Reducing your trash while living in Germany

by Susan Melnyk

When you get stationed in Germany, someone is sure to mention the garbage situation.  

Germany has one of the most progressive and environmentally friendly trash and recycling programs in the world and I can guarantee that once you get the hang of it, you’ll appreciate it!  Understanding the system, however, can take a bit of time and the rules are relatively strict.

Today, we’ll give you a few tips and tricks for reducing the amount of trash you need to throw out.  Tomorrow, we’ll outline what trash goes in what bin.

Reduce the amount of trash you’ll have to throw out

Bring your own reusable canvas bags whenever you go shopping.

You’ll be surprised how much you can reduce your plastics trash with this simple move. Buying some of these canvas bags and keeping a few in your car as well as in your purse (some fold up quite small) will keep you from forgetting them when you head to the store spontaneously.  You can buy these bags quite cheaply in most of the major grocery stores and throughout stores in Germany. If you do find yourself in a bagless situtation after all, make sure to reuse the plastic or paper bags you bought, as garbage bags, for example.

Buy vegetables and fruit at the local markets

You’ll find that the produce selection at local markets are fantastic and shopping there is part of the experience of living in Germany.  Bring your bags to the market and you’ll be surprised by how much packaging you do without when shopping for fresh produce.

Keep to the outside perimeter of the grocery store

To keep both your family and environment healthy, try to spend the least time of your stay in the inner aisles of the grocery store.  The best way to eat healthy and reduce your packaging waste is to shop the outside perimeter of your local store or the commissary.  This is where the fresh fruit, vegetables, meat, seafood, and dairy products can be found.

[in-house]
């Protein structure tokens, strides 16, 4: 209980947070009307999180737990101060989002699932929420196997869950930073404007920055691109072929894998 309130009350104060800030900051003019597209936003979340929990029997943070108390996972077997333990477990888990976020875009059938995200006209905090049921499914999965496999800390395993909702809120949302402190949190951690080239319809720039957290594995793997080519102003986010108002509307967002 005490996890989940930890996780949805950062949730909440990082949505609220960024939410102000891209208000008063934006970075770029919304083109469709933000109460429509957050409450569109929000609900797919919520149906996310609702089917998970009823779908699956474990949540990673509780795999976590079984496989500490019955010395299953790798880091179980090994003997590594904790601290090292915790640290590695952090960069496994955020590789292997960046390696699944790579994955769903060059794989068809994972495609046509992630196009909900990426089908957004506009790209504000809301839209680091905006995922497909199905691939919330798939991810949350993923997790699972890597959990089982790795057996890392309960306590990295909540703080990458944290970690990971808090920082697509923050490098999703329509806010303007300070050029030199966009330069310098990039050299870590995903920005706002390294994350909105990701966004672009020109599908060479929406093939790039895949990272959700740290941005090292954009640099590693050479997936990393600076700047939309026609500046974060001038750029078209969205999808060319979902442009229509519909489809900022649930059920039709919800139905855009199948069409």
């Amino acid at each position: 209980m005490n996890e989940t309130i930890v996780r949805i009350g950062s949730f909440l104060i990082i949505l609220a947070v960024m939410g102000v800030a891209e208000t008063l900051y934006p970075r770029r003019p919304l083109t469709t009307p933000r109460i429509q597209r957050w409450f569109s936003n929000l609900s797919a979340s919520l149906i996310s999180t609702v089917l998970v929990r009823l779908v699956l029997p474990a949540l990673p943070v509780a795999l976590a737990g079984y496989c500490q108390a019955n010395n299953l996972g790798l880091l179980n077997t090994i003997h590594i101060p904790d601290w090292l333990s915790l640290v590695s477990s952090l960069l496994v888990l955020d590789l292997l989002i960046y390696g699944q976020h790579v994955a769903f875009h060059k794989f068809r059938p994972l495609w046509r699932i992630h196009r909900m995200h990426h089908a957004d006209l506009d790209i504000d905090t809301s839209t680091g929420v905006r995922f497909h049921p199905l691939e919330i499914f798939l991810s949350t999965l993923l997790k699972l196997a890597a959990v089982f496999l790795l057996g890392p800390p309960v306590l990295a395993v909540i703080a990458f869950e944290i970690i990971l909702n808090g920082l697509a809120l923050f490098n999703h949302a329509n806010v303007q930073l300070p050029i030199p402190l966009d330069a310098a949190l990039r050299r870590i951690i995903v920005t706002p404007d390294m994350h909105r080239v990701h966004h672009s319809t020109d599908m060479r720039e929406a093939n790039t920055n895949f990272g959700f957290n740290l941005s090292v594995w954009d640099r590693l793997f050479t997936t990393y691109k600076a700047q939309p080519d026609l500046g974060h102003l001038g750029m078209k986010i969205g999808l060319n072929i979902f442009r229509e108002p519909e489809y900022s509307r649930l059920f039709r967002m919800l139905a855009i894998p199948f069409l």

Make choices based on packaging

If you have a choice between two products, consider their packaging.  Buy the one you can more easily recycle or even reuse.  Glass jars are great for washing out and reusing for dried goods or leftovers before you have finished them. Buying laundry detergent in the flexible plastic bags means less to throw out in comparison to those hard plastic containers they often come in.

Buy what you’ll eat in a week

An enormous amount of purchased food goes to waste due to buying too much or not planning your weekly meals.  Try to buy only what you’ll eat in a week.  German refrigerators are smaller in size because the locals shop for fresh food more often, usually only buying what they will use in the next few days. Although you can get an American-sized fridge while you are living in Germany, it’s a great place to start buying in smaller amounts and only shop when you have a planned recipe or run out of something.

Get a compost bin for your kitchen

You can easily buy these little metal or plastic bins at Globus or other stores across Germany.  They fit on your counter and you can buy compostable bags at the grocery store to line the inside and further contain the compost.

Just put all your fresh vegetable and fruit cuttings in there as you prepare meals.  No cooked leftovers should ever be added, nor meat or fats (eggshells are okay, eggs yolks are not).  You’ll be amazed that the compost never smells if you stick to these rules and you can dump the bags in your German compost bin when it gets full.  We’ll explain all about the compost bins that the city provides in our next post.

Buy all drinks in returnable containers

Once you get the hang of this, you’ll love it!  There are several stores in Germany that sell only drinks, both alcoholic (beer and wine for miles) and non-alcoholic (water, juice, iced tea, soda).  You just head in, buy a case or two of what you want, pay at the cashier and then return the glass bottles and cases when you’re finished.  You can buy some things by the individual bottle as well, such as wine or non-alcoholic beverages including juice.

When you return the cases, the cashier will tell you what number pallet to drop your items off at in the store (usually right near the cashier) and you’ll get a receipt with the refund amount that you can use toward your next purchase or take the cash instead.

It’s a great way to try new juices, water, beer, etc and the perfect way to reduce your trash and help protect the environment.

(Visited 999 times, 1 visits today)

Tags: , , , , , , ,